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MAKING SENSE OF GOD'S ELECTION: a Digest of the Essentials of the Work by Donald R. Shell -

MAKING SENSE OF GOD'S ELECTION: a Digest of the Essentials of the Work by Donald R. Shell
Part II: Examining Scripture On The Will-Related Doctrines
Chapter III: Examining God's Foreknowledge Throughout Scripture
A. Pertinent (And Hence) Greek New Testament Words
  1. If God's foreknowledge is eternally coextensive with His predestination or if it is subject to it as in Moderate or regular Calvinism respectively, God would foreknow what He decreed to exist. That would mean God predestined who would trust in Christ, an errant view (as we before established).
  2. However, if the Bible shows God's foreknowledge is simply prescience, or "knowledge-beforehand," then God's election could result in goals other than justification (as we found is so in our induction).
  3. Thus, we examine the significant Scripture words (and in a later segment, passages) affecting the meaning of God's foreknowledge to discern what that foreknowledge is in relation to predestination:
    1. Proginosko
      1. This Greek verb is rendered in the English by New Testament lexicons as either "to know beforehand" or "to know from time past," cf. Arndt & Ging., A Grk.-Eng. Lex. Of the N.T. , p. 710.
      2. When used of God, the Arminian prefers the former meaning where God merely knows what man will do with the Gospel, and the Calvinist or Moderate Calvinist likes the latter which supports the view God is eternally familiar with those who will be saved since it is held He has predestined them to faith.
      3. Yet, where God is the Author of this verb in Romans 8:29, 11:2 and 1 Peter 1:20, these verses in themselves are inconclusive as to which theological position or its respective meaning is to be used:
        1. For example, one might claim Romans 8:29 show God's foreknowledge is mere prescience to keep Paul from appearing to be redundant in his listing predestination in the same list of God's works.
        2. Then, Romans 11:2 refers to God's true believers in Israel who will yet come to faith as being those whom He foreknew (proginosko). However, Paul makes no actual comment on predestination here.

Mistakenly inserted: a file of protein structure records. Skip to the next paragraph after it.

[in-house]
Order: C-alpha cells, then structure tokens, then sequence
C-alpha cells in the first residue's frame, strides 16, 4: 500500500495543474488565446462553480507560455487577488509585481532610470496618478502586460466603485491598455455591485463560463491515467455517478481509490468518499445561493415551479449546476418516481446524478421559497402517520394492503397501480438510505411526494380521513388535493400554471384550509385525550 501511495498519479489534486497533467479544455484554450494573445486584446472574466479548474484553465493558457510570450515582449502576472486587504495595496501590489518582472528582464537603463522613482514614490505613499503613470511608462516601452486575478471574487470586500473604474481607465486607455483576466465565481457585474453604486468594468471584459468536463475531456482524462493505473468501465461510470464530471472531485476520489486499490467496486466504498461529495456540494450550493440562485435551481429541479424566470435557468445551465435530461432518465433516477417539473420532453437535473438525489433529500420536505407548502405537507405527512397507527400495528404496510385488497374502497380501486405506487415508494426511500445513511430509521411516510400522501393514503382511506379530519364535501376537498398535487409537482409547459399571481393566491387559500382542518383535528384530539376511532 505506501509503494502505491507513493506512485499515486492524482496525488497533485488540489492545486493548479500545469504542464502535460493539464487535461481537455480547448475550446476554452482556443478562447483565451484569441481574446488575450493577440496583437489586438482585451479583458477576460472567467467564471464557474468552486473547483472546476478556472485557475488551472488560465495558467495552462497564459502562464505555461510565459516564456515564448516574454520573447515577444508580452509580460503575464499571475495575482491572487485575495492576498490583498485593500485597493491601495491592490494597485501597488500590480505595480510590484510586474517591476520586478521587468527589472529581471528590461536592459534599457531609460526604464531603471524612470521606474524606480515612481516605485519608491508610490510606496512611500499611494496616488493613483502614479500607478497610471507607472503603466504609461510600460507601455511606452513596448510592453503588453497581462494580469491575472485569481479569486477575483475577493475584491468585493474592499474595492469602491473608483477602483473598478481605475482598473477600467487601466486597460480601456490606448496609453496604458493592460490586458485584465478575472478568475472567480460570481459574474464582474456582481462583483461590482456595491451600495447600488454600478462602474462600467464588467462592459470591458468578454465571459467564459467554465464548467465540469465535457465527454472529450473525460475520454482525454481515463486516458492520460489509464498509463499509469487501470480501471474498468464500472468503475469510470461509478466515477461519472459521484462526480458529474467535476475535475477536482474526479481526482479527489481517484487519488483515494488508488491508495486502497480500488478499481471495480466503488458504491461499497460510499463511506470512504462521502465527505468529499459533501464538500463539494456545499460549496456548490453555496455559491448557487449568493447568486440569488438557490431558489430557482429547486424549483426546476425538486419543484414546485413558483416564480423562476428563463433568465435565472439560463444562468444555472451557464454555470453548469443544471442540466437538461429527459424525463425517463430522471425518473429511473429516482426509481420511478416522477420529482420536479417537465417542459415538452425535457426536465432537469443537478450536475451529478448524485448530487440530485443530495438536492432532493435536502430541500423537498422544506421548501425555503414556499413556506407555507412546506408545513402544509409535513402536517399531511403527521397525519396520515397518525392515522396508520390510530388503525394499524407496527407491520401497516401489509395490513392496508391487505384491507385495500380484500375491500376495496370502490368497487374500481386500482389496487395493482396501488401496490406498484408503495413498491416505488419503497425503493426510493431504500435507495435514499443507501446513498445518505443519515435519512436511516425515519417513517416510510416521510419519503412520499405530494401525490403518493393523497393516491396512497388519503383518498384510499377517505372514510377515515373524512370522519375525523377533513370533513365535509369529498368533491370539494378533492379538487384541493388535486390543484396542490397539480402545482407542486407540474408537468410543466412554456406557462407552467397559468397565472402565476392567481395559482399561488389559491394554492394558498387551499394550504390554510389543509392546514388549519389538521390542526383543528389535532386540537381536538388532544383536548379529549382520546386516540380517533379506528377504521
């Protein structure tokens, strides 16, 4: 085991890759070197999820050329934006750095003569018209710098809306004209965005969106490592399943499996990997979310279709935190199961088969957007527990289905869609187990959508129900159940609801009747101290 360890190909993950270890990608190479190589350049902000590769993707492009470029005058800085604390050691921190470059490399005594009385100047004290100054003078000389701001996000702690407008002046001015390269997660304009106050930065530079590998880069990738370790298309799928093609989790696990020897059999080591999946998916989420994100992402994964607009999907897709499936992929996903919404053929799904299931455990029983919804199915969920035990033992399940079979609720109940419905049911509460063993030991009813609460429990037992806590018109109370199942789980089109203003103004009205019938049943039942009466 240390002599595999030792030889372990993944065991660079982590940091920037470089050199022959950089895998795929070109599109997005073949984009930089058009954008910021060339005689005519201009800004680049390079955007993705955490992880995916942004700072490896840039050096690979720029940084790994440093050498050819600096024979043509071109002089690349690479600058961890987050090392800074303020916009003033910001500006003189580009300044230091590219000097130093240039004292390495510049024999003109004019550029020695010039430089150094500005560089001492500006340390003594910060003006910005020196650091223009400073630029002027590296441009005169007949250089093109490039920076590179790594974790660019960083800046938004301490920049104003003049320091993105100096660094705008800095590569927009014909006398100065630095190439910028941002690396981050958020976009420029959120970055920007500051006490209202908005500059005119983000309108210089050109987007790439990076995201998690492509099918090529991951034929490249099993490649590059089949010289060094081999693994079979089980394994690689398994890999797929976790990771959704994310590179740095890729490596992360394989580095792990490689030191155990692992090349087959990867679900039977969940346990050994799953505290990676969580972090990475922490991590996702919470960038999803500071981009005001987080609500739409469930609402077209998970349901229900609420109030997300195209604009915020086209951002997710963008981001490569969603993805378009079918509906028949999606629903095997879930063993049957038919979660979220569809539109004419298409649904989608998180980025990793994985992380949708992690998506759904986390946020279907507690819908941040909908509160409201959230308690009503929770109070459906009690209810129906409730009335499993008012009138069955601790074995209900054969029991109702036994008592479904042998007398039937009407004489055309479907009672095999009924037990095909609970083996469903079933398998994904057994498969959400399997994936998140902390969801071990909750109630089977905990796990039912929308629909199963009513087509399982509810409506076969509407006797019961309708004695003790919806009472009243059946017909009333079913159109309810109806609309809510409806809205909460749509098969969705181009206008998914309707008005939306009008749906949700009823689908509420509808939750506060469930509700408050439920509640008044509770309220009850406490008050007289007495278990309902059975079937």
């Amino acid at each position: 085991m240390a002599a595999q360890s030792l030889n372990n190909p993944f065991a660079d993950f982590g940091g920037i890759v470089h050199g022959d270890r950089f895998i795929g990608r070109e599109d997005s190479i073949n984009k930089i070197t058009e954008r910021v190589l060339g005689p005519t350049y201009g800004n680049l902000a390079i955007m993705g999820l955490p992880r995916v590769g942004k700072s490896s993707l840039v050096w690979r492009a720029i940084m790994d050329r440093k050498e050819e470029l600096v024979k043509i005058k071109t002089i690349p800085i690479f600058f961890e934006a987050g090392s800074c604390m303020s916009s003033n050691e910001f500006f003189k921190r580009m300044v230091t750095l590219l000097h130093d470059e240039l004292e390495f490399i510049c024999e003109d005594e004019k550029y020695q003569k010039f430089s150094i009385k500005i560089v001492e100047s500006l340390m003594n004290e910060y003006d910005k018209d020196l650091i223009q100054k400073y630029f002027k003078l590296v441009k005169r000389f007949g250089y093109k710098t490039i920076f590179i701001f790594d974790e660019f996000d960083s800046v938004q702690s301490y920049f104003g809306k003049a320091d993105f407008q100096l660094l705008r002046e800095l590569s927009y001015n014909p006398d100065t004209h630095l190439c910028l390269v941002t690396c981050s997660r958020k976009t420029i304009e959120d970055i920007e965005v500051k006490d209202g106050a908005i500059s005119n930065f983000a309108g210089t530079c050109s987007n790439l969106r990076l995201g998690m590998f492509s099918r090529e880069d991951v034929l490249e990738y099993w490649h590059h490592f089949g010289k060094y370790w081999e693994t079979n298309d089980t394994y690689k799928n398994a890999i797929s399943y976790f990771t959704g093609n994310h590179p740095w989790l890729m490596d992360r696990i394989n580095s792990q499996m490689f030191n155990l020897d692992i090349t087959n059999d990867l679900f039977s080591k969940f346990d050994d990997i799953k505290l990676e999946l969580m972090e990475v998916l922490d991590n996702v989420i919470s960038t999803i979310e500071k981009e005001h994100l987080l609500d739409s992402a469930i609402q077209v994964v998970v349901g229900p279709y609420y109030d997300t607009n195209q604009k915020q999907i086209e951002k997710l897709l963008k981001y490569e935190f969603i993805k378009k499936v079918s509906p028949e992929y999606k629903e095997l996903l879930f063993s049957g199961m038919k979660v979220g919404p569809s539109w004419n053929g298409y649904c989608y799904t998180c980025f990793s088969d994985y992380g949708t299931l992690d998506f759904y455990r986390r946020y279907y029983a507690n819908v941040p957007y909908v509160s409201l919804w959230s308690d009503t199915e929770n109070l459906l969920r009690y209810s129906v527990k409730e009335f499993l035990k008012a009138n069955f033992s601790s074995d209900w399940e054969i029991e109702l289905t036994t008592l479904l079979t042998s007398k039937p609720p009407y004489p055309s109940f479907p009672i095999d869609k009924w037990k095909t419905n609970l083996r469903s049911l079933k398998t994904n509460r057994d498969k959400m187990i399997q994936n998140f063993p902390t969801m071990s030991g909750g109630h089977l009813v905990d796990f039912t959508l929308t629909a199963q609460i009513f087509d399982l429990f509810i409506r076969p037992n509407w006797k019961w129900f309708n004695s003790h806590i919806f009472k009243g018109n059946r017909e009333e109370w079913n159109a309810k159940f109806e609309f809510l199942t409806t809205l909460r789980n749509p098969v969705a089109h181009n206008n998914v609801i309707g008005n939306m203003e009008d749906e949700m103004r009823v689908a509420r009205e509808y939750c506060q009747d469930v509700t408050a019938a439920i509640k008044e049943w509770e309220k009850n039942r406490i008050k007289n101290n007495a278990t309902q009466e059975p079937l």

3. Finally, in 1 Peter 1:20, the KJV renders proginosko as "foreordained" to speak of Christ's being predestined to be the Lamb of God in eternity past; however, one can reputably claim the verse's context shows Peter is merely contrasting God's eternal "prescience" of Christ's office as God's Lamb in proginosko with Christ's latter day manifestation as that Lamb to Peter's human readers!
        4. Thus, we must study the use of the noun form of this verb in the N. T. for more insight.
    2. Prognosis
      1. The N.T. Koine Greek lexicon (Arndt & Gingrich) cites Arndt's article in the Theological Monthly, 9, 1929, p. 41-43 to claim prognosis in the N.T. means "predestination," Ibid., Arndt & Ging. This definition is then applied to this word by the authors to describe its meaning in the New Testament.
      2. Yet, such a definition arguably arises from a theological presupposition contrary to its real N. T. usage:
        1. For example, Bultmann in T.D.N.T., v. I, p. 715-716 argues for the "predestination" meaning of the word in the N.T. by claiming the Apocryphal Judith 9:6 and 11:19 uses of prognosis mean "the predeterminate knowledge of God" and "prophetic knowledge" respectively; yet, C. Gordon Olson's paper at the Dec. 29, 1981 Annual Meeting in Toronto of the Evangelical Theological Society claimed both of these Apocryphal uses do not support any meaning beyond "to know beforehand," cf. Olson's paper, "Beyond Calvinism and Arminianism: Toward An Amyraldian Soteriology," p. 8.
        2. Besides, C. Gordon Olson's paper presents a poignant testimonial that both the verb, proginosko and the noun, prognosis might mean mere prescience in contrast to what he himself taught as a professor for years. He wrote: "After parroting Berkhof's discussion of yada', ginosko and the extrabiblical usage of proginosko for years, I began to realize that the mind is a slippery thing, and that if one comes to those same passages without Calvinist presuppositions, the arguments from the usage of these words does not seem so impressive. What was most distressing was to find that nowhere in classical Greek, the Koine, or LXX [Septuagint] usage does proginosko mean more than to know beforehand.' Neither were the touted usages in the book of Judith supported by context. It would seem that centuries of lexigraphic tradition have read into the seven NT usages of the noun and verb a meaning inconsistent with NT usage." (brackets ours) (Ibid.)
    3. Summary: There is no lexical proof outside of the New Testament that proginosko or prognosis mean more than "to know beforehand." For them to refer to what God predestined would be known or to be coextensive with what He predestined, evidence must come from their use in the New Testament itself.